Written by Dermot McNally
‘Be sure to take all your organic information with a pinch of salt.’
Farmers are among other things, business people – they produce product to sell, hopefully at a profit. So with this in mind Dermot McNally was puzzled as to why more farmers won’t consider switching to organics. The question occurred to him in his local supermarket. He noticed that the rasher (bacon) in his hand was imported from Denmark. Surely we can satisfy the market for rashers ourselves? No is the answer. Dermot investigates why…
Is there a shortage of pigs in Ireland? Ha! Not a chance! We’ve about 1.3 million pigs being fattened for slaughter in Ireland. That number includes the pink porkers in the farm up the road. I try not to stand down wind on warm summer days. Was there something special about the Danish rashers? Not particularly. Just the fact that they were organic, more expensive and had a higher percentage of pork than the Irish rashers.
The truth is we can produce run of the mill conventional pork until the pigs trot into the concrete fattening houses but not enough organic pork. It’s a statistical fact that at a third of the European average, we’ve a dismal percentage of organic farmers versus other European nations. It’s also surprising because organic farming is generally more profitable (than other models) which is an important starting point. There’s other positives: it’s generally less intensive, enjoys better margins, attracts better grants and demand for organic products is outpacing supply (except perhaps for lamb where there’s little if any price premium).
Perhaps it’s because we’re slow to change our ways in Ireland and the transition from conventional to organic farming is challenging. And without doubt, organic farming isn’t a cure-all and may not work for many farmers (just as ostrich and deer farming never caught on). Still, none of this explains the low uptake of organic farming in Ireland. So why don’t farmers want to go organic?
WHY WONT FARMERS GO ORGANIC?
One answer is that some are happy. Happy with their return on investment, the effective wage per hour when calculated against income. Farmers who’ve found a niche or vast economy of scale. These farmers exist and they are doing fine farming conventionally using intensive systems and doing everything that the environmental movement hates – using lots of fertilizers, pesticides and antibiotics. It works for them so why would they change?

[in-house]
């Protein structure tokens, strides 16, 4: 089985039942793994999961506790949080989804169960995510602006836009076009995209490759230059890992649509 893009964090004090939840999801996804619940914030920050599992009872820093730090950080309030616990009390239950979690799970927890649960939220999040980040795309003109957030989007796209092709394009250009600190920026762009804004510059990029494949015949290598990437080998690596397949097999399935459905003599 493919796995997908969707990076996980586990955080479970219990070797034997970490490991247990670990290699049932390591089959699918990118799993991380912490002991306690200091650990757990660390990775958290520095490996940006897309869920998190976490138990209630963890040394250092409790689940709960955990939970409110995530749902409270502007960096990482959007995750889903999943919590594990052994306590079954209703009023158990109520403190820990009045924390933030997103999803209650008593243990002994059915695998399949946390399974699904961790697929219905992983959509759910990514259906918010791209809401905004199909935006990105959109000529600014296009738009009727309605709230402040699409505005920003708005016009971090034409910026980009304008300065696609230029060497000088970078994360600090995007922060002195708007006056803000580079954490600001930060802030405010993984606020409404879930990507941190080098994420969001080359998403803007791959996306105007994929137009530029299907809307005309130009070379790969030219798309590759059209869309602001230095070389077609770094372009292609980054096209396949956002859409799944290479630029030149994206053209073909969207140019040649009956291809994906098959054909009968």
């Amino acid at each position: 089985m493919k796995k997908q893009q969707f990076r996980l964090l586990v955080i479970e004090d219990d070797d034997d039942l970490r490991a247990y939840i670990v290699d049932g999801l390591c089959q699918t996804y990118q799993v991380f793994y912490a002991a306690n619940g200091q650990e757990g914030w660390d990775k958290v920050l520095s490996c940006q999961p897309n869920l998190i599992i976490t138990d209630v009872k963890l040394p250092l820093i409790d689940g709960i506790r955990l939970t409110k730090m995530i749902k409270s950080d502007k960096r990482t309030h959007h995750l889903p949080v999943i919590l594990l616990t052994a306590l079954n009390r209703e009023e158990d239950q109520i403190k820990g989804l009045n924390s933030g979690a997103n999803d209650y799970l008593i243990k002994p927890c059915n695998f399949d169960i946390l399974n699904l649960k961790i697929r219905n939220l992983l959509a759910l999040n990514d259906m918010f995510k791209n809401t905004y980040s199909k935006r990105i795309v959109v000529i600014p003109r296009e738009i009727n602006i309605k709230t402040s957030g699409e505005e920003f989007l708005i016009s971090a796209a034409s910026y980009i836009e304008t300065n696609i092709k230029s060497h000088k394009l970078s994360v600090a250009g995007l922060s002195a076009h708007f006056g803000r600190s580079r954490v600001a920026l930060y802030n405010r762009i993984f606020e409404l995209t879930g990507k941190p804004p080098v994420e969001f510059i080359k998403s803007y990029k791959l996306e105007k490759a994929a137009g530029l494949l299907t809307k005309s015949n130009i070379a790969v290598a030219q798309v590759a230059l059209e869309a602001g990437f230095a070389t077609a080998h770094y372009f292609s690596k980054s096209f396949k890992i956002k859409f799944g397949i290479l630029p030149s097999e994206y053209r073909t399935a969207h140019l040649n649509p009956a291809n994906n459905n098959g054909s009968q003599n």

However for every farmer like the one above, there are many not doing so well. The average farming income is stagnant or falling. Working long, unsociable hours and making a negative return on investment. (Of course lack of profits isn’t affecting the meat factories, the food processors, the suppliers to the farmers or the supermarkets selling on the end product. They all make profit almost every year – if they didn’t they’d go bust.) The truth is the average Irish farmer would be financially better off putting the same amount of working hours into stacking shelves in a supermarket and putting his/her land out to rent or into forestry. Or they could consider a new farming enterprise, one of which might be organic farming.
The thing is, many won’t even consider organic farming as an option. Many seem aware of the pitfalls and drawbacks and none of the advantages. But here’s the crux! Many farmers have never considered that some in the greater farming industry would prefer if the average Irish farmer didn’t rock the boat by going organic. The simple truth is that there are those who will lose out financially if more farmers go organic. And I’m guessing that their opinions are having a negative effect on the general perception of organics within the wider farming community. They include:
- The agro-chemical companies who supply pesticides, herbicides and fungicides which are heavily restricted in organics.
- Petroleum based fertiliser manufacturers lose out as farmers maximise on-farm sources of manure and natural nutrient to improve soil condition.
- The local farming cooperatives / stores who sell all of the above see a drop in sales.
- Vets are generally busier in conventional farms as large numbers of animals are pushed through more intensive systems.
- And the drug companies supplying the medicines to fix sick animals see a falloff in their sales.
To conclude then: for those would be organic farmers, be sure to take all your organic information with a pinch of salt.
The May noticeboard can be found here